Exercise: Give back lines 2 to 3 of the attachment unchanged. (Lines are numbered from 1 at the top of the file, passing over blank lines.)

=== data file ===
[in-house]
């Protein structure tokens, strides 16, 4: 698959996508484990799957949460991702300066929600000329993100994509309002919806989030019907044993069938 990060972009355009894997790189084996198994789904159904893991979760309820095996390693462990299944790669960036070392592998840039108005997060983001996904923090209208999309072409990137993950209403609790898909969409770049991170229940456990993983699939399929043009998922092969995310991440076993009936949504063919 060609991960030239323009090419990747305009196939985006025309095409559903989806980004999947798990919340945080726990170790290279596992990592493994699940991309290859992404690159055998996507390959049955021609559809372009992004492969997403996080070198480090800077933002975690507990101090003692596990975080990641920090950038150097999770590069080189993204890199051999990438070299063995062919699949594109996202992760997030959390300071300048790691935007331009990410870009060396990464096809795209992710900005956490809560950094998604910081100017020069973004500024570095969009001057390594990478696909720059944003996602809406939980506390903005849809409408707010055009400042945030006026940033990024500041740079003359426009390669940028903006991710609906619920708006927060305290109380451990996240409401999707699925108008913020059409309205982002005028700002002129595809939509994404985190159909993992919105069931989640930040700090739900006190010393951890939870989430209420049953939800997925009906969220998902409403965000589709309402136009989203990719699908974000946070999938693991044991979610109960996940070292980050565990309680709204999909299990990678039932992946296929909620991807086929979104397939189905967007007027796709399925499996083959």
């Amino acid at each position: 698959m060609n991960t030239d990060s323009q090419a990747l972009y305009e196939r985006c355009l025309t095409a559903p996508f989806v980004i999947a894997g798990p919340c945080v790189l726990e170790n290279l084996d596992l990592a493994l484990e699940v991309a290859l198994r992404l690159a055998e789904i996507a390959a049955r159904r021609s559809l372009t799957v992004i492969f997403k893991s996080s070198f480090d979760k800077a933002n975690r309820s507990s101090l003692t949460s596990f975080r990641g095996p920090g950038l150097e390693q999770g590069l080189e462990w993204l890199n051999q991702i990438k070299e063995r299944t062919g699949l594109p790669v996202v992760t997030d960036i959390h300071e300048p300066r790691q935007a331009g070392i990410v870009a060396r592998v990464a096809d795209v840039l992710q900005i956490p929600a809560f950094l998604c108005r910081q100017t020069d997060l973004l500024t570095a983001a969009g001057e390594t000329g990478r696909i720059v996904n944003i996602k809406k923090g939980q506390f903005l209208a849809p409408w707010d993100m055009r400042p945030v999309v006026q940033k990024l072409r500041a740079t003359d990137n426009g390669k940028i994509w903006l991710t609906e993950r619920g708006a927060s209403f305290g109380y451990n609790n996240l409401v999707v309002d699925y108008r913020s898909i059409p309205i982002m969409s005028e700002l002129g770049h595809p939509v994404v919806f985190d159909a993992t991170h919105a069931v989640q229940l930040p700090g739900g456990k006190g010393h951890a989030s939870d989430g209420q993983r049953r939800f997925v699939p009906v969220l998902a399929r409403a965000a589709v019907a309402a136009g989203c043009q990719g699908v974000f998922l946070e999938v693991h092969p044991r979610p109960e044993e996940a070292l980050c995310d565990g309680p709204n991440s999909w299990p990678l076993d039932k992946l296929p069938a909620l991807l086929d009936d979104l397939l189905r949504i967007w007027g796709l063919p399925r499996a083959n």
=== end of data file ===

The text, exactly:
């Protein structure tokens, strides 16, 4: 698959996508484990799957949460991702300066929600000329993100994509309002919806989030019907044993069938 990060972009355009894997790189084996198994789904159904893991979760309820095996390693462990299944790669960036070392592998840039108005997060983001996904923090209208999309072409990137993950209403609790898909969409770049991170229940456990993983699939399929043009998922092969995310991440076993009936949504063919 060609991960030239323009090419990747305009196939985006025309095409559903989806980004999947798990919340945080726990170790290279596992990592493994699940991309290859992404690159055998996507390959049955021609559809372009992004492969997403996080070198480090800077933002975690507990101090003692596990975080990641920090950038150097999770590069080189993204890199051999990438070299063995062919699949594109996202992760997030959390300071300048790691935007331009990410870009060396990464096809795209992710900005956490809560950094998604910081100017020069973004500024570095969009001057390594990478696909720059944003996602809406939980506390903005849809409408707010055009400042945030006026940033990024500041740079003359426009390669940028903006991710609906619920708006927060305290109380451990996240409401999707699925108008913020059409309205982002005028700002002129595809939509994404985190159909993992919105069931989640930040700090739900006190010393951890939870989430209420049953939800997925009906969220998902409403965000589709309402136009989203990719699908974000946070999938693991044991979610109960996940070292980050565990309680709204999909299990990678039932992946296929909620991807086929979104397939189905967007007027796709399925499996083959």
């Amino acid at each position: 698959m060609n991960t030239d990060s323009q090419a990747l972009y305009e196939r985006c355009l025309t095409a559903p996508f989806v980004i999947a894997g798990p919340c945080v790189l726990e170790n290279l084996d596992l990592a493994l484990e699940v991309a290859l198994r992404l690159a055998e789904i996507a390959a049955r159904r021609s559809l372009t799957v992004i492969f997403k893991s996080s070198f480090d979760k800077a933002n975690r309820s507990s101090l003692t949460s596990f975080r990641g095996p920090g950038l150097e390693q999770g590069l080189e462990w993204l890199n051999q991702i990438k070299e063995r299944t062919g699949l594109p790669v996202v992760t997030d960036i959390h300071e300048p300066r790691q935007a331009g070392i990410v870009a060396r592998v990464a096809d795209v840039l992710q900005i956490p929600a809560f950094l998604c108005r910081q100017t020069d997060l973004l500024t570095a983001a969009g001057e390594t000329g990478r696909i720059v996904n944003i996602k809406k923090g939980q506390f903005l209208a849809p409408w707010d993100m055009r400042p945030v999309v006026q940033k990024l072409r500041a740079t003359d990137n426009g390669k940028i994509w903006l991710t609906e993950r619920g708006a927060s209403f305290g109380y451990n609790n996240l409401v999707v309002d699925y108008r913020s898909i059409p309205i982002m969409s005028e700002l002129g770049h595809p939509v994404v919806f985190d159909a993992t991170h919105a069931v989640q229940l930040p700090g739900g456990k006190g010393h951890a989030s939870d989430g209420q993983r049953r939800f997925v699939p009906v969220l998902a399929r409403a965000a589709v019907a309402a136009g989203c043009q990719g699908v974000f998922l946070e999938v693991h092969p044991r979610p109960e044993e996940a070292l980050c995310d565990g309680p709204n991440s999909w299990p990678l076993d039932k992946l296929p069938a909620l991807l086929d009936d979104l397939l189905r949504i967007w007027g796709l063919p399925r499996a083959n």